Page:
Time Passes Slowly but oh how gorgeous were those alternatives


by Jochen Markhorst

Infidels (1983), which is celebrated as a resurrection, is not Dylan’s first comeback. That would be the album New Morning (1970), another work for which time has been less kind than the press and fans were when it was released. The album was revalued in 2013, after the release of The Bootleg Series 10 – Another Self Portrait. On it, there are nine rejected New Morning outtakes and the flaring sentiment is comparable to the regret after the release of the Infidels outtakes: New Morning could have been a so much better album. The alternative arrangements by the later frustrated Al Kooper –

“When we had recorded everything, Bob pulled out some random tracks he had cut in the last year and added those to the oversupply we already had from the current sessions. Then we began to select and sequence. He changed his mind daily and the weeks began to drag on. This drove me nuts. We had a final title and cover artwork, but we had a new sequence and songlist every day,”

– the strings in “Sign On The Window”, the truly splendid rasping and growling horns in “New Morning”, Leadbelly’s “Bring Me A Little Water”, “If Dogs Run Free” without the nerve-racking scat of neurotic Maeretha Stewart… all of them wonderful variants, more compelling, more musical or more charming than the choices Dylan eventually puts on record.

Only the forgotten gem Time Passes Slowly does not lose its lustre even 44 years later. On Another Self Portrait there are two alternative, very successful versions, which are much more groomed anyway. The #1 is sung with passion and is enriched with the catchy lalala blabbering that is eventually used for “The Man In Me”. Al Kooper has put even more love into #2. Roaring organ work in an arrangement copied almost exactly from Joe Cocker’s “With A Little Help From My Friends” and once again a passionate Dylan. It is definitely a remarkable piece of work in his oeuvre; this sound and this Janis Joplin-like energy are hardly anywhere to be found. But for once the master is right: with this song, with these introspective, pastoral lyrics, the arrangement is completely out of place.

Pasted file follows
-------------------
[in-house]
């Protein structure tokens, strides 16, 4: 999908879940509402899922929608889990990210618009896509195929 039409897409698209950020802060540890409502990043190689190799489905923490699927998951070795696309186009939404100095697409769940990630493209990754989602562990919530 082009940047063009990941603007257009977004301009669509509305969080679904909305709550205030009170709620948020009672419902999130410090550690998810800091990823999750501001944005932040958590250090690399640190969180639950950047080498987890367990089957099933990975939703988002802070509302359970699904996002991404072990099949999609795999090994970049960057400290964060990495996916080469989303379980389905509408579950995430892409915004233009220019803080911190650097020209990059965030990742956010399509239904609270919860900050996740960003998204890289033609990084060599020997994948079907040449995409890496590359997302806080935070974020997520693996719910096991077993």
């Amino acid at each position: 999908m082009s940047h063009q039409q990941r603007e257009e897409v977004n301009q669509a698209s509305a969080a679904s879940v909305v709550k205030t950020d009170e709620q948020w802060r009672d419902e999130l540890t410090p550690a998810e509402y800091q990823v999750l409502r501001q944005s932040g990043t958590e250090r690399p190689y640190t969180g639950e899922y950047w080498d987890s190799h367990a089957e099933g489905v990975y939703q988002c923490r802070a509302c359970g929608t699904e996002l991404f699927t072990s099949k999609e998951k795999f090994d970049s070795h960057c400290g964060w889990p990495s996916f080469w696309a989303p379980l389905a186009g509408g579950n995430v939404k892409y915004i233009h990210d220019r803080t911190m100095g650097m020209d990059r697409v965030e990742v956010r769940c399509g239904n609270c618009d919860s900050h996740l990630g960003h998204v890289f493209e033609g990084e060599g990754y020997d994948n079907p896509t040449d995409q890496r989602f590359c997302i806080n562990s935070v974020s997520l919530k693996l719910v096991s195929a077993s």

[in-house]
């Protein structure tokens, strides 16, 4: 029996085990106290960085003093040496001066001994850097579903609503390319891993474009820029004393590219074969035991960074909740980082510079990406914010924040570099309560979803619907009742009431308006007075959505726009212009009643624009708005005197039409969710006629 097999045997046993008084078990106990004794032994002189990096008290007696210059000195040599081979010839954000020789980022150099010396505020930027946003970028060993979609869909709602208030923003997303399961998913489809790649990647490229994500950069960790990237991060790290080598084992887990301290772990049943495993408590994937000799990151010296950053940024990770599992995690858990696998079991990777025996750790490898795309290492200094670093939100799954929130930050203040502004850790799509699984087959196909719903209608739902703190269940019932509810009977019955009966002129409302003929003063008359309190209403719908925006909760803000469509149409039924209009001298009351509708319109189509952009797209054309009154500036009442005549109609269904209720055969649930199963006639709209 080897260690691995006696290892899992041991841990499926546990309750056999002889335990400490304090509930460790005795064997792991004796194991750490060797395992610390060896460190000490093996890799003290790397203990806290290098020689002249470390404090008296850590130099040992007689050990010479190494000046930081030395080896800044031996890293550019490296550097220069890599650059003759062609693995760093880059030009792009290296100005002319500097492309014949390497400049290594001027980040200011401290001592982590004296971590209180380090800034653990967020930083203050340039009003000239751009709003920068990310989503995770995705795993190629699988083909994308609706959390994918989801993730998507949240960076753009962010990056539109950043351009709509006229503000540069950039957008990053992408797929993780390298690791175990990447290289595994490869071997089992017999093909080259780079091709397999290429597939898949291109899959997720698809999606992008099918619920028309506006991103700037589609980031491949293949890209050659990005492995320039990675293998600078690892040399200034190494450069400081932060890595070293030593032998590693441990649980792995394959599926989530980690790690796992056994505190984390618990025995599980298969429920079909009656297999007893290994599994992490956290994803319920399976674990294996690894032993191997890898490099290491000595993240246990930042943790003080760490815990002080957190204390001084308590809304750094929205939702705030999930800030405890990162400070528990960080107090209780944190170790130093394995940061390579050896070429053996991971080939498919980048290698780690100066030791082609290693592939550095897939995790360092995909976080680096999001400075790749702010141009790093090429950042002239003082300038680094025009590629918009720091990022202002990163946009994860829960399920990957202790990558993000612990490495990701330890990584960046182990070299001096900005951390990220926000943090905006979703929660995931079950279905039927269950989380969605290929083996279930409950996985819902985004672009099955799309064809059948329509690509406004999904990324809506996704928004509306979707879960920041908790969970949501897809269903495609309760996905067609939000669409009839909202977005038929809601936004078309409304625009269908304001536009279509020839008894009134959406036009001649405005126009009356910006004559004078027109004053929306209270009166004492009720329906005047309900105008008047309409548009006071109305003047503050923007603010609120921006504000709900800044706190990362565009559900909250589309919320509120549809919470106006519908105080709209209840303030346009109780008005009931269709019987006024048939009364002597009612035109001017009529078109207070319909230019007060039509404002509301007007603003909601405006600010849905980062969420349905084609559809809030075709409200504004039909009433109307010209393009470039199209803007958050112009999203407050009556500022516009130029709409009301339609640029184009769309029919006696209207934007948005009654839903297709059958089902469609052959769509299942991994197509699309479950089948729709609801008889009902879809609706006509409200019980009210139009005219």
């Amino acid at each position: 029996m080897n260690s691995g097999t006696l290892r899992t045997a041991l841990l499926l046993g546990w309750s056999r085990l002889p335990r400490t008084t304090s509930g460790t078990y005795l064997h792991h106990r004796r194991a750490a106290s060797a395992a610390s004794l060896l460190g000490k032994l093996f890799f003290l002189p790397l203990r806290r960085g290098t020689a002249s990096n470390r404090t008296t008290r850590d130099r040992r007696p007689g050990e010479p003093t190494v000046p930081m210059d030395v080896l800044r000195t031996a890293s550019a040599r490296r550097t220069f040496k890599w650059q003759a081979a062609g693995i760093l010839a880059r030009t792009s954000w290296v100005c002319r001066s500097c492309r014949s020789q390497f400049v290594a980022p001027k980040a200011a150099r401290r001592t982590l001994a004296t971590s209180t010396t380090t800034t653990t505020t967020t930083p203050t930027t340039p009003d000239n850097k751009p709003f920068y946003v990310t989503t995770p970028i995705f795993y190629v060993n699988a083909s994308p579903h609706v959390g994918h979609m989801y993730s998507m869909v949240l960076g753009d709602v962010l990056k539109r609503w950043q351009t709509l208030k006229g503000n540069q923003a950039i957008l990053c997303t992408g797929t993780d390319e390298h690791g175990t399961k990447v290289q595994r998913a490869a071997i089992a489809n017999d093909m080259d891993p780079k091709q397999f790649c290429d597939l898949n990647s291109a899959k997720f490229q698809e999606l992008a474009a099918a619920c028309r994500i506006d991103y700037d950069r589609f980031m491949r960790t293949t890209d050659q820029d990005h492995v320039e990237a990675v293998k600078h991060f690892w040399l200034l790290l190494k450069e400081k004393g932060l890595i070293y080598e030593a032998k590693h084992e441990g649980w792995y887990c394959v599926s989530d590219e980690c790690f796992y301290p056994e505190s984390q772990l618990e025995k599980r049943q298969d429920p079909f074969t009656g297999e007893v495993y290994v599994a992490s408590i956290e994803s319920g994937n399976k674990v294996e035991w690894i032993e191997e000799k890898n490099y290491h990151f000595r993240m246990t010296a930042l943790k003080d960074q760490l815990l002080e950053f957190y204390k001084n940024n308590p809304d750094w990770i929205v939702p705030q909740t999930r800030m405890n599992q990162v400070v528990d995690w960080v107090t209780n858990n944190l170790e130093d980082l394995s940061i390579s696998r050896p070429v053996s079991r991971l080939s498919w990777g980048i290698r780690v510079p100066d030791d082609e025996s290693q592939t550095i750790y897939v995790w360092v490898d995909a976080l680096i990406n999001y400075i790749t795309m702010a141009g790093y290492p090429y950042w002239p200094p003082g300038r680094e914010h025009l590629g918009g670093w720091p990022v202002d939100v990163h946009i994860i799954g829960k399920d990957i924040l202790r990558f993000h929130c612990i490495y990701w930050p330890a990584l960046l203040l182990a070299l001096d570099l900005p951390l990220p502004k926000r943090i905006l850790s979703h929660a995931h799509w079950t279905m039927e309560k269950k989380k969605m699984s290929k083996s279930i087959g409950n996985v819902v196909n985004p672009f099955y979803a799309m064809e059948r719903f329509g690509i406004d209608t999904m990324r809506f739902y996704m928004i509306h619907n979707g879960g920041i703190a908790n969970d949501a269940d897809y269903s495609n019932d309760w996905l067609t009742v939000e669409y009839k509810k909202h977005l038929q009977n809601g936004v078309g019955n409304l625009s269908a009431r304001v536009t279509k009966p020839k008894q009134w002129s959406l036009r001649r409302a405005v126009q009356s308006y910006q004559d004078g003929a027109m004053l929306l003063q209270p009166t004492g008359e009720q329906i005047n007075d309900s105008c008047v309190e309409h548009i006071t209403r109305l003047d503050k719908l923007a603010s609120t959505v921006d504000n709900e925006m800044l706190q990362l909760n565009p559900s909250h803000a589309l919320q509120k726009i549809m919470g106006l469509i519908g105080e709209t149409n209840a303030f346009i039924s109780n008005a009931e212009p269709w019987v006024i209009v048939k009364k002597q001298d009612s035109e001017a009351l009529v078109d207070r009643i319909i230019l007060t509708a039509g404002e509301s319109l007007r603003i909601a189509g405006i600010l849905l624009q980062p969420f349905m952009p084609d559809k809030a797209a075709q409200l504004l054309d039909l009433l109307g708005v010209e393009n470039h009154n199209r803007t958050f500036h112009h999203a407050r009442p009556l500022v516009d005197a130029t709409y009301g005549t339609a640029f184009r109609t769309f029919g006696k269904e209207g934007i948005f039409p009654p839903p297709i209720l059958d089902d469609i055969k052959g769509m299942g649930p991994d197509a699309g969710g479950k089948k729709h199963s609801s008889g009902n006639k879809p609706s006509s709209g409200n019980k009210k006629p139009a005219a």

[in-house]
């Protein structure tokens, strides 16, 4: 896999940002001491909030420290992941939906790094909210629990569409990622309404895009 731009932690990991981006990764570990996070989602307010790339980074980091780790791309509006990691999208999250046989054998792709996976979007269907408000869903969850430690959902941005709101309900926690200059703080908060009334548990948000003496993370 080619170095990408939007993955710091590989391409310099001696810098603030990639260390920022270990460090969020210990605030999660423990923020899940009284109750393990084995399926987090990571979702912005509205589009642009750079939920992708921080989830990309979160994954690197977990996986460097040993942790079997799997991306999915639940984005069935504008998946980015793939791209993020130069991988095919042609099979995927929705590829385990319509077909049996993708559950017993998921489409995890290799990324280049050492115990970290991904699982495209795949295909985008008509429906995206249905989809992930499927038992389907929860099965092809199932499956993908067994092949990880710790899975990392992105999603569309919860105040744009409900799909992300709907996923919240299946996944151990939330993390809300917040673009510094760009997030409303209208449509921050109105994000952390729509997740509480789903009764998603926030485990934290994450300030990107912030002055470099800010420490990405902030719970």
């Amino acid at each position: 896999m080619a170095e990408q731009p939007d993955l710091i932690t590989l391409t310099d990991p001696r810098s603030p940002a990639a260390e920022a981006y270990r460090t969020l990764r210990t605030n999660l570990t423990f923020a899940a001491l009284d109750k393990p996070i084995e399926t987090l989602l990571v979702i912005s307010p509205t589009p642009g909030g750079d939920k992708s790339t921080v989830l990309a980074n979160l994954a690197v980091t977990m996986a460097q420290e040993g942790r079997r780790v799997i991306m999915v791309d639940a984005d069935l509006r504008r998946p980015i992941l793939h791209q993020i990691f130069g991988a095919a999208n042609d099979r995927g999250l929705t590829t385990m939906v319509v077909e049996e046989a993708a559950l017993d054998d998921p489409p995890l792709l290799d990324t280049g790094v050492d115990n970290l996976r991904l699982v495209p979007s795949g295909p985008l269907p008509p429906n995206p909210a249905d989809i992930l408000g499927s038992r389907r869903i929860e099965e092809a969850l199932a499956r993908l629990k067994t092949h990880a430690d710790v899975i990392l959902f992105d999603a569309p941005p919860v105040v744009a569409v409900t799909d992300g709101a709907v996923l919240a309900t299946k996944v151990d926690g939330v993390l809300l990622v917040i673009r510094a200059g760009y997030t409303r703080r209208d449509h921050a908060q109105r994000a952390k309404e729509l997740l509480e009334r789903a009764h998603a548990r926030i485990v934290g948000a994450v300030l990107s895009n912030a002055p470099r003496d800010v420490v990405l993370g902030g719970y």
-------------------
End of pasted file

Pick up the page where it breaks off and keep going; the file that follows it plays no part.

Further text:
The record version is rough, small and intimate – and above all honest. Indeed, in this messy format, the music immediately gives voice to those first words. Time passes slowly, here in the mountains.

Considering all the effort and the struggles that have been fought over this song (from March to August 1970, this song keeps him busy, thirty recordings are made, the twenty-fifth appears on the album), it is all the more confusing that Dylan drops it immediately after New Morning, to never play it again. It is, however, rightly selected for the retrospective Biograph (1985), so it is not entirely vilified.